Why am I coughing?

By YOU
18 June 2017

Wet coughs vs dry coughs: here's what they mean – and what to do about them.

The office is quiet as your colleagues furiously type away on important documents and reply to pressing emails.  

The only noise is the sound of the buzzing watercooler in the background – and your persistent, phlegmy cough. So to avoid annoying your colleagues, you attempt to swallow a couple of unrelenting chest-bursts.

Not only are you mightily uncomfortable, but also slightly irritated. How can you get this misery of a nasty wet cough to go away?

With the cold of winter creeping in, we are all preparing ourselves for the unwelcome arrival of a runny, blocked nose and/or a wet or a dry cough.

The good news is that there are things we can do to recover faster.

The key to knowing what will work best for you is to understand your symptoms.

Cough symptoms: Why am I coughing?

A cough is a protective reflex, which helps to clear our airways from foreign particles, irritants, fluids and germs.

There are different types of coughs, which have varying underlying causes and originate from different parts of our bodies.

Determining the type a cough you have and where it is coming from will help point to the underlying cause and assist you with getting the right treatment.

Photo: pexels.com Photo: pexels.com

What do I need to know about my cough? Wet or dry?

A cough can be classified by its duration, quality, character and timing.

The quality of a cough refers to whether it is dry or wet.

A non-productive or dry cough is when there is no mucus produced.

The cough is frequently triggered by inflammation or irritation of the respiratory tract.

Common causes include a virus, pollution, allergy or asthma.

Dry coughs aren’t always harmless and if this symptom persists for more than three weeks, a visit to your local doctor is recommended.

A productive or wet cough results from excess mucus production in the nasal passages, airways or lungs.

Causes of a wet cough include invasion of these areas by a virus or bacteria, which results in a sinus infection, bronchitis or pneumonia.

Coughing can be persistent in certain conditions such as chronic bronchitis, and bronchiectasis, where there is an underlying abnormality of the lung or airways.

What can I do for my cough?

Simple measures such as using a cool mist humidifier, saline nose drops, nasal suctioning for infants as well as drinking plenty of liquids to stay well hydrated, can provide some relief from coughs. However, at times these measures may not be enough, and we may need to seek the assistance of a local pharmacy to help with our symptoms.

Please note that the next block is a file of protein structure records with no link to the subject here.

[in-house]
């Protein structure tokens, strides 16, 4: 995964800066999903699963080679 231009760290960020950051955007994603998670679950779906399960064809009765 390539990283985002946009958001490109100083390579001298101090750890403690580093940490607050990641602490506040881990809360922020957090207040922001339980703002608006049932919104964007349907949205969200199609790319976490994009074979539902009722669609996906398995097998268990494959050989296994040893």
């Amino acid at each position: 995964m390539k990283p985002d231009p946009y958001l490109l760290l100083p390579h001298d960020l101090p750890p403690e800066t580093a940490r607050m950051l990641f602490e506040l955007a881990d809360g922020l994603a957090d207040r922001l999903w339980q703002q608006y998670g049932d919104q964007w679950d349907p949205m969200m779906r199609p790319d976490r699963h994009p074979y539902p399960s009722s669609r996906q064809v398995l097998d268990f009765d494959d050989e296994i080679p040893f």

There are essentially four main types of cough medications. These include cough suppressants, which suppress the body’s urge to cough. Active ingredients may include codeine, pholcodeine, and dextromethorphan, which block the cough reflex.

There is little evidence for the use of cough suppressants and side effects can vary from dizziness, drowsiness, headache, nausea and constipation.

In addition, suppressing the cough reflex may, in fact, be harmful if there is a wet cough.

Then there are expectorants, which increase the amount of secretion from the airways to make it easier to cough up mucus. These may contain guaifenesin, ammonium chloride, sodium citrate or ipecacuanha and can be used for wet coughs, although there is also limited information to support their effectiveness.

There are also demulcents, which contain ingredients like honey and lemon. They can be soothing, but there is no evidence for their efficacy.

The final group are mucolytics.

These medications break the bonds in mucus resulting in thinner secretions, making it easier to move these out of the lungs, airways or sinuses.

Active ingredients in these medications are either N-acetylcysteine or bromhexine.

N-acetylcysteine has been shown to decrease a cough in children over the age of two and has an immediate effect of reducing the thickness of mucus making it easier to clear the airways and nasal passages.

Some are available in an effervescent tablet form, which makes them easier to administer, and a quick and effective treatment method.

Most cough syrups are available over the counter and have varied recommendations regarding use in children.

It’s important to remember that you should seek medical advice if symptoms continue for more than three weeks, or if you experience shortness of breath, chest pain, breathing difficulties, cough up blood, or other worrying symptoms, such as weight loss, a change in your voice or lumps in your neck.

You should also talk to your doctor or pharmacist before taking over-the-counter medications if you suffer from chronic medical conditions such as diabetes, high blood pressure or heart disease.

Find Love!

Men
Women